Campaign in Germany and France. Vol. 1

from the expiration of the armistice, signed and ratified June 4, 1813, the period of the abdication of the throne of France by Napoleon Buonoparte. In two volumes.
Autor: John Philippart (1784-1875), Erscheinungsjahr: 1814
Themenbereiche
Inhaltsverzeichnis
  1. ADVERTISEMENT.
  2. Comparative view of the Land Forces of the different States engaged in the War.
    1. Campaign of 1813.
  3. Termination of the Armistice.
  4. Manifesto of the Emperor of Austria.Treaty of Amity, &c. between Austria and Russia, concluded at Toeplitz the 9th of September, Aug.28, 1813.
  5. Comparative Statement of the physical, economical, and moral forces of Buonaparte in theyears 1812 and 1813.
  6. Returns of the French army on its return from the Campaign in Russia.
  7. Positions of the Allied and French forces at the termination of the Armistice.
  8. Character of Prince Schwartzenberg, &c.
  9. Expectations of Buonaparte on the renewal of Hostilities.
  10. Russian Proclamation.
  11. Plan of the Allies on the denunciation of the Armistice.
  12. Operations of the Army of Silecia.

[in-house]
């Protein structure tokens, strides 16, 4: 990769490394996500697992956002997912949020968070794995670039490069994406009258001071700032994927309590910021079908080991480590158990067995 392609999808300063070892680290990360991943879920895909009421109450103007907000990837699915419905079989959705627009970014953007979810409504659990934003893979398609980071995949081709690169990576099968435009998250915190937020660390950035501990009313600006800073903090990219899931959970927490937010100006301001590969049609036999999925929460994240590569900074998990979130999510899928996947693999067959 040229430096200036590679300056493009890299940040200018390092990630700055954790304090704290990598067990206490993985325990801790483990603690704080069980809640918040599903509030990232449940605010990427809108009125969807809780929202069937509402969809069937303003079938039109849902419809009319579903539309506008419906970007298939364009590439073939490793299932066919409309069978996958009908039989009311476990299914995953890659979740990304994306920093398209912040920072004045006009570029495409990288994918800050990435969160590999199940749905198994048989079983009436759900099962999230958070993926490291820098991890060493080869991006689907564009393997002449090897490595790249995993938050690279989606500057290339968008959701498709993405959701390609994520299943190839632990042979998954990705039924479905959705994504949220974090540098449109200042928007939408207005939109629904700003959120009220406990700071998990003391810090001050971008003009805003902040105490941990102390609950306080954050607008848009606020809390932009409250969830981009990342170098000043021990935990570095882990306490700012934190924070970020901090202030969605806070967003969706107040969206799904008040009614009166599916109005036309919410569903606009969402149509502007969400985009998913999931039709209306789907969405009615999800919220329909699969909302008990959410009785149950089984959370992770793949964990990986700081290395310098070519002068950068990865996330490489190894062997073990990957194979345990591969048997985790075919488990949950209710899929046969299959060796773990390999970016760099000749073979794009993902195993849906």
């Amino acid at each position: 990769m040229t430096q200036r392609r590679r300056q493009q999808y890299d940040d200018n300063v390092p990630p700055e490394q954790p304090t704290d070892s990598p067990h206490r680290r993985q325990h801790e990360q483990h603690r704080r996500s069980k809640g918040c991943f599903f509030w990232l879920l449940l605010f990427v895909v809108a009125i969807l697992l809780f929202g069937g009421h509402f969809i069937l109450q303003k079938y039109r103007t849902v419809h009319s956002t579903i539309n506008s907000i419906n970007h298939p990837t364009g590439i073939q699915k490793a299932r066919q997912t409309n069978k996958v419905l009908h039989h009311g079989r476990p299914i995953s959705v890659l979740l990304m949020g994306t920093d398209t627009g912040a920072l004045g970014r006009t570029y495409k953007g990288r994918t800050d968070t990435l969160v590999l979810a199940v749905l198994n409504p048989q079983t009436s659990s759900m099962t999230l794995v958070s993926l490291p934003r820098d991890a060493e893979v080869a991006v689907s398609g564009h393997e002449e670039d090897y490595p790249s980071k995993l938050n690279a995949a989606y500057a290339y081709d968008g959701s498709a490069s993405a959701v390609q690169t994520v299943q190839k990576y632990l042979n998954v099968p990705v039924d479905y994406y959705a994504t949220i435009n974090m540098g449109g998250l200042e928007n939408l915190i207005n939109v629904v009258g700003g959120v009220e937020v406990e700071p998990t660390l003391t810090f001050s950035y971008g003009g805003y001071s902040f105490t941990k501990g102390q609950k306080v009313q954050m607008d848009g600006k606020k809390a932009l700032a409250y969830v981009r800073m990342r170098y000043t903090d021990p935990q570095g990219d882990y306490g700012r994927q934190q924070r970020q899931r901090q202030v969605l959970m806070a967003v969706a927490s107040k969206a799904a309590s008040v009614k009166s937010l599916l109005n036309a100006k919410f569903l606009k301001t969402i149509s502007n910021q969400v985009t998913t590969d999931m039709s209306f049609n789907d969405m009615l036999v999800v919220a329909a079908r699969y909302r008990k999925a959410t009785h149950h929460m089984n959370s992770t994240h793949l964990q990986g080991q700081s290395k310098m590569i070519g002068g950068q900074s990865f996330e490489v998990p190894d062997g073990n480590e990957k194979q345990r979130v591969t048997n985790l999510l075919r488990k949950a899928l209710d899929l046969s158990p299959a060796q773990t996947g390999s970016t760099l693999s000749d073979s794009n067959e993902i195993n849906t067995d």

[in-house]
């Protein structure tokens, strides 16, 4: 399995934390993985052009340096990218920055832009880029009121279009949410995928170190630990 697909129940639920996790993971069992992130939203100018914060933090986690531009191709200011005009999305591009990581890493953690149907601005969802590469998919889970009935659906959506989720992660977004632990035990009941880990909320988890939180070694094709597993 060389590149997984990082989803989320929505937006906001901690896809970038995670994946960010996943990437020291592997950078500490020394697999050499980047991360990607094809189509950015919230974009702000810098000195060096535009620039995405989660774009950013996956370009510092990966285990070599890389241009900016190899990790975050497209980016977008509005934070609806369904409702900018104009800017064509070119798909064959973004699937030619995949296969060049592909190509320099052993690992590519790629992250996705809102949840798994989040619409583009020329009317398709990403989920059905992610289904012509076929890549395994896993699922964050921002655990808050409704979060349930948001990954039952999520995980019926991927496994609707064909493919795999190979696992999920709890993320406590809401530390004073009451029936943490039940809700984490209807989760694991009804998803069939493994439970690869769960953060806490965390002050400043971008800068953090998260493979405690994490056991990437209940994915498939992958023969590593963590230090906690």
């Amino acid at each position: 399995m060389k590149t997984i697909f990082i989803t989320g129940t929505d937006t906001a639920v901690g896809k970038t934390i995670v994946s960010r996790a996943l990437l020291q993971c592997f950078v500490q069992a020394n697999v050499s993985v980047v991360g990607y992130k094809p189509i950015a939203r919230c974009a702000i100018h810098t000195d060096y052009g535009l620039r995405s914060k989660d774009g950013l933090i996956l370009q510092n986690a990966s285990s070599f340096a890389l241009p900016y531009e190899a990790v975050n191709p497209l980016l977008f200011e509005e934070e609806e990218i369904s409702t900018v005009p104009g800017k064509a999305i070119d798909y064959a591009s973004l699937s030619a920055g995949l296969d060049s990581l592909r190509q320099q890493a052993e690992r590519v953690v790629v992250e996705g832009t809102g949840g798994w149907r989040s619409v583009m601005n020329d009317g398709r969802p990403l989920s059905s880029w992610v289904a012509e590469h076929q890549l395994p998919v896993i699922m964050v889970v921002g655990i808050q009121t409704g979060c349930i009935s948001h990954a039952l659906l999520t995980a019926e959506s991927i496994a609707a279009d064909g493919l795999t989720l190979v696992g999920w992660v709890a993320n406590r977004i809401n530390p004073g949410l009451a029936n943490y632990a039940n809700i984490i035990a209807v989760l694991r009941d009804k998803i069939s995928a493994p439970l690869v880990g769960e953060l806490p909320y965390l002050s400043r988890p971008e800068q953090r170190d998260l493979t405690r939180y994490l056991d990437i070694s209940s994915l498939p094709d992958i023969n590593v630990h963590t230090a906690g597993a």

13. Advance of Greneral Blucher to the Bober.
  14. Affair at Lowenberg.
  15. Operations of the Army of the North of Germany.
  16. The Prince Royal’s Address to his Army.
  17. Affair at Trebben.
  18. Battle of Gross Beren.
  19. Prince Schwartzenberg’s Order of the 17 August.
  20. Operations of the Austro-Russian Army.
  21. Affair between Count Witgenstein’s corps and the enemy at Bergishabel.
  22. Repulse of the enemy from their positions on the Frontiers of Bohemia.
  23. Defeat of General St. Cyr.
  24. Encampment of the Allies on the heights above Dresden.
  25. Statement of the distribution of the different corps of the French Army; their respective strength, and the names of the Generals by whom they were commanded, on the eve of the attack of the Allies upon Dresden.
  26. Attack upon Dresden.
  27. General Moreau wounded; his character, death, &c.
  28. Affair at Pirna.
  29. The Duke of Bassano’s relation of the above events.
  30. Defeat of General Vandamme before Kulm.
  31. Letters written by French Officers on the Action at Kulm.
  32. Bulletin of the Operations of the Allied Army under Prince Schwartzenberg.
  33. Supplementary Report.
  34. General Orders of General Blucher.
  35. Letter from an Officer, high on the Staff of the Army of Silesia.